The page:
I’m hungry, so I look at an application in my phone to see who and what is cooking in the near, I log in and I sit at the table of a stranger in 10 minutes and eat his/her cooking. If I’m done, I say goodbye, I rate the food and the host rates me as a guest. Roughly this is Yummber, a food application starting at the end of July, index.hu said.
The idea came from Peter Kalmar and Regina Boros, the latter is the founder and organizer of Macaron Day. They emphasized: this app is for brave people and they say in advance it’s not a fine dining. It’s about good home food. To eat real food at real people, and yes, it can come up that Vegeta will also be in the lunch. According to them, the point is the adventure and the company and the oft-quoted principle of shared economy. They know it’s a dividing application – there are people who’ll love it and there are people who won’t try it.
“Many people disliked Uber too, but then it worked. Uber and Airbnd are held together by confidence system, people get in your car, sleep in your bed” – Regina said. “It’s not a house restaurant” – she emphasizes. “That’s an entirely different method, there someone really cooks for a week, lay beautifully, you need to log in in advance.” For this, there’s already applications, but the Hungarian-developed Yummber is not about it. There’s no pre-registration, you decide at the moment you want to eat and the host doesn’t know either who and when will arrive to him/her.
When they announced their idea on Facebook, they thought it was good if 30-40 people would apply as a host, compared to this, more than 700 people signed they want to cook for strangers. There are among them who already have a large family and always cook a lot, there are young mothers at home who are happy when someone visit them, and there are people who’re alone and don’t feel like cooking just for themselves, but if someone visit them, they’re happy to cook, so they double benefit. And there are professionals, such as those who regularly cook elsewhere, but a chef helping at this year’s Bocuse D’or has also joined. Fine dining isn’t totally excluded, but the fact is it’s a pig in a poke what we’re going to eat right now. Of course, after a while, only those will remain in the system who have high rating and cook really well.
The applicants underwent a strong casting, they had to fill a questionnaire and the organizers met many of them personally. When they felt someone is afraid to let a stranger into his apartment, they advised not to join Yummber in the first round. They eventually start with 150 kitchens, most of them are in the downtown, of course, which is, according to them, is a good option for tourists as well. Since someone wants to eat a good Hungarian Goulash and sees Tibi or Niki have 600 likes for Goulash, then one will go there. And he/she also could tell he/she was in the kitchen of a Hungarian.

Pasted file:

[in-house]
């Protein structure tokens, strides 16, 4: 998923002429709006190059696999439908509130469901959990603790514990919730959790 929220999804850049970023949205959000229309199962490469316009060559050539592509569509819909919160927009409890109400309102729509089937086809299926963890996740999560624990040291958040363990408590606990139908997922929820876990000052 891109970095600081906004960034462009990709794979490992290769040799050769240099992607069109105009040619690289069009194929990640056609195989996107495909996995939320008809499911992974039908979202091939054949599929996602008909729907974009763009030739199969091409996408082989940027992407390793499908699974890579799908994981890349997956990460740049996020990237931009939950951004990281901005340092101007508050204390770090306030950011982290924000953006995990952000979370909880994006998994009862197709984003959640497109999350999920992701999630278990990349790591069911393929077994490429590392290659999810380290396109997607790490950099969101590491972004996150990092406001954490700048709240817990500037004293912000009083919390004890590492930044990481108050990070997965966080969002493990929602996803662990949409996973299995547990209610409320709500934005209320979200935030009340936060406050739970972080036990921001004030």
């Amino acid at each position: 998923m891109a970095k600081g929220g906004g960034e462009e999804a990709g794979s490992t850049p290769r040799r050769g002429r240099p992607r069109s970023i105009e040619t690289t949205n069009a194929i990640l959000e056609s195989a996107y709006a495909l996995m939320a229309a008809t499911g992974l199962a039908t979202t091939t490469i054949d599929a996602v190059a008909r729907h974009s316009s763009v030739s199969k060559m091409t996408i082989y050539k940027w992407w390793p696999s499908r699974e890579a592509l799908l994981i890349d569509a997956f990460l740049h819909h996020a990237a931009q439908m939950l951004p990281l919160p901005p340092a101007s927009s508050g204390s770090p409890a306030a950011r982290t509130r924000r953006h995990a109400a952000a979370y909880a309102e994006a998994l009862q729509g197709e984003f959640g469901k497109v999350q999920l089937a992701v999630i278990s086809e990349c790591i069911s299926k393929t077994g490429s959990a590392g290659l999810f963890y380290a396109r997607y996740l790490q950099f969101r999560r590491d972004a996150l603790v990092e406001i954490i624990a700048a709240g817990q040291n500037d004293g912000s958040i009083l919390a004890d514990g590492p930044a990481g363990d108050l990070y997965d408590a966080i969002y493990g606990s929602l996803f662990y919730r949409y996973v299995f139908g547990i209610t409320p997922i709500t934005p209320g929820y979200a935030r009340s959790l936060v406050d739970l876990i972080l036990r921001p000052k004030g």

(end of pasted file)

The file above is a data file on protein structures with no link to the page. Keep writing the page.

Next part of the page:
According to index.hu, the thing is perfectly legal, because anyone can sell own food up to 14 portions in their own kitchen, you don’t need a permit at NEBIH (National Food Chain Safety Office), there’s only notification obligation. The team of Yummber held a preparation for everyone and they emphasized not to do anything differently than has been used to. If they cook two doses of food, will cook as much, at most they don’t have and eat a sandwich. But until the business starts they don’t have to have a filled freezer at home.
How does it work?
The application is simple. If I’m getting hungry, the map shows me the active hosts close to me. A photograph is displayed of what they offer and how much, for example chicken paprikash with dumplings for HUF 1200 or potato casserole for HUF 1000. I select potato casserole, which appears at the host, he/she confirms to accept or not.
Thus, it’s important that everyone can decide: who he/she let in, they can check the rating of the guest, for example. If he/she accepts, the address also appears at the hungry user and that how long he/she gets there. From this, the meeting is created. Every transactions are going through bank card, there is no cash flow, so everything can be followed. If someone once logged in somewhere, he/she accepted to deduct money. Yummber, after deducting its own commission, send the money to the hosts every week, so if someone cooks a lot and well, one can have a good income.
based on the article of index.hu
translated by BA
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